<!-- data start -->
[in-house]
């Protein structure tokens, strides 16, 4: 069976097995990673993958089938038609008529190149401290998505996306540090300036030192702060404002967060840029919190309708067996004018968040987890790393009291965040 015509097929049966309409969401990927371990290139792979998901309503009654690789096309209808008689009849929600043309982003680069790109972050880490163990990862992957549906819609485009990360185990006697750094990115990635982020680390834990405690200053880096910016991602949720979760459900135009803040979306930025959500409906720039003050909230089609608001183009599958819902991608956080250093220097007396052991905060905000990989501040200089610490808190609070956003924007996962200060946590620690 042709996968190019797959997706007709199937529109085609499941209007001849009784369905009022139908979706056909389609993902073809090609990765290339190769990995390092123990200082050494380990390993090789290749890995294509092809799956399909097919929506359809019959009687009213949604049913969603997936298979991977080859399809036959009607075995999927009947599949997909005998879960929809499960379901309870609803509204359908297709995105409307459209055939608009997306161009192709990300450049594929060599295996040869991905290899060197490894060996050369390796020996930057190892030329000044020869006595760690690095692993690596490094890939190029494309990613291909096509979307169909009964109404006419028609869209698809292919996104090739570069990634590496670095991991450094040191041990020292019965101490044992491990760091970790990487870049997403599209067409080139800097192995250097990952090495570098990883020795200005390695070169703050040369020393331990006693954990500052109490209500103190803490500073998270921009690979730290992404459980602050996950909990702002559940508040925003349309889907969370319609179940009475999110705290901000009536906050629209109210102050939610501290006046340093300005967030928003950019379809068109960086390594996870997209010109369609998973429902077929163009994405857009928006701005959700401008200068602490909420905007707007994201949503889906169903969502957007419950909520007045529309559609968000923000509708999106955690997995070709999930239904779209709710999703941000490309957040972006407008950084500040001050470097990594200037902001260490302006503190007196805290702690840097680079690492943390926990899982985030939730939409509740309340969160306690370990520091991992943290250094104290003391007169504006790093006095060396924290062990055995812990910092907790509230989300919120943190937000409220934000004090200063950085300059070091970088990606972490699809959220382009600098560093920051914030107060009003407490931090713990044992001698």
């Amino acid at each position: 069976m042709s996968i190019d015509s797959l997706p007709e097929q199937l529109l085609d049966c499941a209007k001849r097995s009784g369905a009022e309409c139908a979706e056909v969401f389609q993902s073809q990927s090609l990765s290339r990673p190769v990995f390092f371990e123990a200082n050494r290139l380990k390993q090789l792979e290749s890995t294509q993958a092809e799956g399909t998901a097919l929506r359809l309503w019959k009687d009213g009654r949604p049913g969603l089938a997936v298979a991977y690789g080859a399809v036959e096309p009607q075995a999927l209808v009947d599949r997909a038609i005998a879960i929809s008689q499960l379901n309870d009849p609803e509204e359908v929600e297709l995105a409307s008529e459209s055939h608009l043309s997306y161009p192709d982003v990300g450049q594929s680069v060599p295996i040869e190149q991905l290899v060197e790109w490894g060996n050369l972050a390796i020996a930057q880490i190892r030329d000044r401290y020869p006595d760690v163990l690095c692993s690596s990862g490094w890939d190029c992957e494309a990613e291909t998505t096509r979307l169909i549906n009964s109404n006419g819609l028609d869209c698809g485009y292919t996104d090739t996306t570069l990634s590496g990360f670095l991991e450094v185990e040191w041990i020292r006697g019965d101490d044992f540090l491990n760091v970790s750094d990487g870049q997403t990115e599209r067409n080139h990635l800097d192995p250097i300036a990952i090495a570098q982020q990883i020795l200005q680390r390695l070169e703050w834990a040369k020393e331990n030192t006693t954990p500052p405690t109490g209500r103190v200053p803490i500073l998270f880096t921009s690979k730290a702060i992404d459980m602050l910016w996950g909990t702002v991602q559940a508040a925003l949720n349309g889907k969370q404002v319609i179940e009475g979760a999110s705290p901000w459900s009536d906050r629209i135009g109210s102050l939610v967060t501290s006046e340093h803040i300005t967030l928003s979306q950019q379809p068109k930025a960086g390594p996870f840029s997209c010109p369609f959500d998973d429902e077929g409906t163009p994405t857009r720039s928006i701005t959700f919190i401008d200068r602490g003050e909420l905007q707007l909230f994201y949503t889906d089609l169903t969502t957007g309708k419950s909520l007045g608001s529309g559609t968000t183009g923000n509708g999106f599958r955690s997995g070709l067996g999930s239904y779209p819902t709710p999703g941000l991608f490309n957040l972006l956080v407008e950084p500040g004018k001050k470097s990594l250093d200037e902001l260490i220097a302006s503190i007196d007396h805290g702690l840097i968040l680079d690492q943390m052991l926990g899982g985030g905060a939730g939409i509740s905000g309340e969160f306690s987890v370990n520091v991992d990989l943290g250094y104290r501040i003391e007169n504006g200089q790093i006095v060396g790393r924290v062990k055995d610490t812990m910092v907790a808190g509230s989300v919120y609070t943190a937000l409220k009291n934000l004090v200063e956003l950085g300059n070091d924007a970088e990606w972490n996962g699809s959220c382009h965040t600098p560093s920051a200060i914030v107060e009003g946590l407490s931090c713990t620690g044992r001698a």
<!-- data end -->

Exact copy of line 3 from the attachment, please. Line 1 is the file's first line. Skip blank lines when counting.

């Amino acid at each position: 069976m042709s996968i190019d015509s797959l997706p007709e097929q199937l529109l085609d049966c499941a209007k001849r097995s009784g369905a009022e309409c139908a979706e056909v969401f389609q993902s073809q990927s090609l990765s290339r990673p190769v990995f390092f371990e123990a200082n050494r290139l380990k390993q090789l792979e290749s890995t294509q993958a092809e799956g399909t998901a097919l929506r359809l309503w019959k009687d009213g009654r949604p049913g969603l089938a997936v298979a991977y690789g080859a399809v036959e096309p009607q075995a999927l209808v009947d599949r997909a038609i005998a879960i929809s008689q499960l379901n309870d009849p609803e509204e359908v929600e297709l995105a409307s008529e459209s055939h608009l043309s997306y161009p192709d982003v990300g450049q594929s680069v060599p295996i040869e190149q991905l290899v060197e790109w490894g060996n050369l972050a390796i020996a930057q880490i190892r030329d000044r401290y020869p006595d760690v163990l690095c692993s690596s990862g490094w890939d190029c992957e494309a990613e291909t998505t096509r979307l169909i549906n009964s109404n006419g819609l028609d869209c698809g485009y292919t996104d090739t996306t570069l990634s590496g990360f670095l991991e450094v185990e040191w041990i020292r006697g019965d101490d044992f540090l491990n760091v970790s750094d990487g870049q997403t990115e599209r067409n080139h990635l800097d192995p250097i300036a990952i090495a570098q982020q990883i020795l200005q680390r390695l070169e703050w834990a040369k020393e331990n030192t006693t954990p500052p405690t109490g209500r103190v200053p803490i500073l998270f880096t921009s690979k730290a702060i992404d459980m602050l910016w996950g909990t702002v991602q559940a508040a925003l949720n349309g889907k969370q404002v319609i179940e009475g979760a999110s705290p901000w459900s009536d906050r629209i135009g109210s102050l939610v967060t501290s006046e340093h803040i300005t967030l928003s979306q950019q379809p068109k930025a960086g390594p996870f840029s997209c010109p369609f959500d998973d429902e077929g409906t163009p994405t857009r720039s928006i701005t959700f919190i401008d200068r602490g003050e909420l905007q707007l909230f994201y949503t889906d089609l169903t969502t957007g309708k419950s909520l007045g608001s529309g559609t968000t183009g923000n509708g999106f599958r955690s997995g070709l067996g999930s239904y779209p819902t709710p999703g941000l991608f490309n957040l972006l956080v407008e950084p500040g004018k001050k470097s990594l250093d200037e902001l260490i220097a302006s503190i007196d007396h805290g702690l840097i968040l680079d690492q943390m052991l926990g899982g985030g905060a939730g939409i509740s905000g309340e969160f306690s987890v370990n520091v991992d990989l943290g250094y104290r501040i003391e007169n504006g200089q790093i006095v060396g790393r924290v062990k055995d610490t812990m910092v907790a808190g509230s989300v919120y609070t943190a937000l409220k009291n934000l004090v200063e956003l950085g300059n070091d924007a970088e990606w972490n996962g699809s959220c382009h965040t600098p560093s920051a200060i914030v107060e009003g946590l407490s931090c713990t620690g044992r001698a």